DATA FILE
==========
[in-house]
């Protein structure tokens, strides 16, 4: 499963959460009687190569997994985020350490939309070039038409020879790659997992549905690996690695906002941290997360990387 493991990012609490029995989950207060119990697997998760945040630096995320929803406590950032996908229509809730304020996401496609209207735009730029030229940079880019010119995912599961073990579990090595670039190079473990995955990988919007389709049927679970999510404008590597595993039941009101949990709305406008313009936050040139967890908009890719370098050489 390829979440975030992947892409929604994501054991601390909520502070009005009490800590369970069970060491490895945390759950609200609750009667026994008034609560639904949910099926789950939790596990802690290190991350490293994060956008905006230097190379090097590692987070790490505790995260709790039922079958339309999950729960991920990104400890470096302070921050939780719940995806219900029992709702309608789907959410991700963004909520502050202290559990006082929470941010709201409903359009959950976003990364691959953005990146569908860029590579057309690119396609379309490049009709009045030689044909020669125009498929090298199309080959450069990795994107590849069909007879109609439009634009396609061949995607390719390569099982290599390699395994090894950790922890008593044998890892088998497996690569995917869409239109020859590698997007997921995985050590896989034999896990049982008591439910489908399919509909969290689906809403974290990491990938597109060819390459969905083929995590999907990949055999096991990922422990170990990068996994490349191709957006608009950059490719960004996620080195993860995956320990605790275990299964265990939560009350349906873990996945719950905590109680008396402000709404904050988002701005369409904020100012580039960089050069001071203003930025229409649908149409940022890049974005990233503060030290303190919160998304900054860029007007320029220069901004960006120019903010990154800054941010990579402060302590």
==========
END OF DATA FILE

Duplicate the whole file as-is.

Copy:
[in-house]
């Protein structure tokens, strides 16, 4: 499963959460009687190569997994985020350490939309070039038409020879790659997992549905690996690695906002941290997360990387 493991990012609490029995989950207060119990697997998760945040630096995320929803406590950032996908229509809730304020996401496609209207735009730029030229940079880019010119995912599961073990579990090595670039190079473990995955990988919007389709049927679970999510404008590597595993039941009101949990709305406008313009936050040139967890908009890719370098050489 390829979440975030992947892409929604994501054991601390909520502070009005009490800590369970069970060491490895945390759950609200609750009667026994008034609560639904949910099926789950939790596990802690290190991350490293994060956008905006230097190379090097590692987070790490505790995260709790039922079958339309999950729960991920990104400890470096302070921050939780719940995806219900029992709702309608789907959410991700963004909520502050202290559990006082929470941010709201409903359009959950976003990364691959953005990146569908860029590579057309690119396609379309490049009709009045030689044909020669125009498929090298199309080959450069990795994107590849069909007879109609439009634009396609061949995607390719390569099982290599390699395994090894950790922890008593044998890892088998497996690569995917869409239109020859590698997007997921995985050590896989034999896990049982008591439910489908399919509909969290689906809403974290990491990938597109060819390459969905083929995590999907990949055999096991990922422990170990990068996994490349191709957006608009950059490719960004996620080195993860995956320990605790275990299964265990939560009350349906873990996945719950905590109680008396402000709404904050988002701005369409904020100012580039960089050069001071203003930025229409649908149409940022890049974005990233503060030290303190919160998304900054860029007007320029220069901004960006120019903010990154800054941010990579402060302590």